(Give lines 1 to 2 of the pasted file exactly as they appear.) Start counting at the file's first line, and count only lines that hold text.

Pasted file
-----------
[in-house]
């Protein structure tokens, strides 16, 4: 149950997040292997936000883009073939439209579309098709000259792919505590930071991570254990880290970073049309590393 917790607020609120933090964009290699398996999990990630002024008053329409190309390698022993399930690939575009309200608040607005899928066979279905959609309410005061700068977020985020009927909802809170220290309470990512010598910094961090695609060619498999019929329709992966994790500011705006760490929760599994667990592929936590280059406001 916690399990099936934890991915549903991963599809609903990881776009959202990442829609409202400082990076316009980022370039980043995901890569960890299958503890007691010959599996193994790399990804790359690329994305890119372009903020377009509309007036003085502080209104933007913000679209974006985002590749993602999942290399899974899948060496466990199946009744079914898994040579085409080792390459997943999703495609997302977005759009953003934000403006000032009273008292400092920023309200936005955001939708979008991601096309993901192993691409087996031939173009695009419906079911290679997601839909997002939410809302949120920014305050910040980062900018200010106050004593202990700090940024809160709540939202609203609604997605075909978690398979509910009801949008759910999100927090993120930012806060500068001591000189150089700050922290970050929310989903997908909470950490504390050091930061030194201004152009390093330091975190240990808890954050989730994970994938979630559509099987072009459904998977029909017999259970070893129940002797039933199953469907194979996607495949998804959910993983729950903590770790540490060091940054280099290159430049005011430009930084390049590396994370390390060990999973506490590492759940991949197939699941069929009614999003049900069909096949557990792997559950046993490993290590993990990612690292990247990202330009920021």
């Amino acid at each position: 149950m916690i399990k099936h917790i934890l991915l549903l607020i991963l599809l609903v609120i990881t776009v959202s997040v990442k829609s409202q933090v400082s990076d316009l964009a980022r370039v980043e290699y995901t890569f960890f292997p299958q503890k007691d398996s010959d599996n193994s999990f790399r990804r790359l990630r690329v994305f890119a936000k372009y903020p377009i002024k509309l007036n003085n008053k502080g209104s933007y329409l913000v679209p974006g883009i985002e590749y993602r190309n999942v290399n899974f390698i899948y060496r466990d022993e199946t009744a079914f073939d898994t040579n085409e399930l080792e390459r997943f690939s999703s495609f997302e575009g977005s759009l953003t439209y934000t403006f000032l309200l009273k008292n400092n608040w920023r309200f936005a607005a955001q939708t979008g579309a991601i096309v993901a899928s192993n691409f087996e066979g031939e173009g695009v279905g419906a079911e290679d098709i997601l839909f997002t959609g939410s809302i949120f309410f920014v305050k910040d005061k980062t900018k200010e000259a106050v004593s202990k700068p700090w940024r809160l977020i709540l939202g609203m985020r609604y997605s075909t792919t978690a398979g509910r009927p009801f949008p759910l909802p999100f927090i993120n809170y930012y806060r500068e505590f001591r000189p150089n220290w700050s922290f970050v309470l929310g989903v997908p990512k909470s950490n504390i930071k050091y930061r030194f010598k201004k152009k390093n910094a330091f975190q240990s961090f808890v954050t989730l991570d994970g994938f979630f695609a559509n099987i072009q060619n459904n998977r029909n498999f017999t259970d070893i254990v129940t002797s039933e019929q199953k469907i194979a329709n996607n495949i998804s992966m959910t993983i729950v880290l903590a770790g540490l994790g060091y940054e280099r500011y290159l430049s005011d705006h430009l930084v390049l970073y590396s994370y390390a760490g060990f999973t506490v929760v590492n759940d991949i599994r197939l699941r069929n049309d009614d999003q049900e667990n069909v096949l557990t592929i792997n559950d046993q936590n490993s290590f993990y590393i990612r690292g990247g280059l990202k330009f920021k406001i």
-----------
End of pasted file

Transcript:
[in-house]
């Protein structure tokens, strides 16, 4: 149950997040292997936000883009073939439209579309098709000259792919505590930071991570254990880290970073049309590393 917790607020609120933090964009290699398996999990990630002024008053329409190309390698022993399930690939575009309200608040607005899928066979279905959609309410005061700068977020985020009927909802809170220290309470990512010598910094961090695609060619498999019929329709992966994790500011705006760490929760599994667990592929936590280059406001 916690399990099936934890991915549903991963599809609903990881776009959202990442829609409202400082990076316009980022370039980043995901890569960890299958503890007691010959599996193994790399990804790359690329994305890119372009903020377009509309007036003085502080209104933007913000679209974006985002590749993602999942290399899974899948060496466990199946009744079914898994040579085409080792390459997943999703495609997302977005759009953003934000403006000032009273008292400092920023309200936005955001939708979008991601096309993901192993691409087996031939173009695009419906079911290679997601839909997002939410809302949120920014305050910040980062900018200010106050004593202990700090940024809160709540939202609203609604997605075909978690398979509910009801949008759910999100927090993120930012806060500068001591000189150089700050922290970050929310989903997908909470950490504390050091930061030194201004152009390093330091975190240990808890954050989730994970994938979630559509099987072009459904998977029909017999259970070893129940002797039933199953469907194979996607495949998804959910993983729950903590770790540490060091940054280099290159430049005011430009930084390049590396994370390390060990999973506490590492759940991949197939699941069929009614999003049900069909096949557990792997559950046993490993290590993990990612690292990247990202330009920021």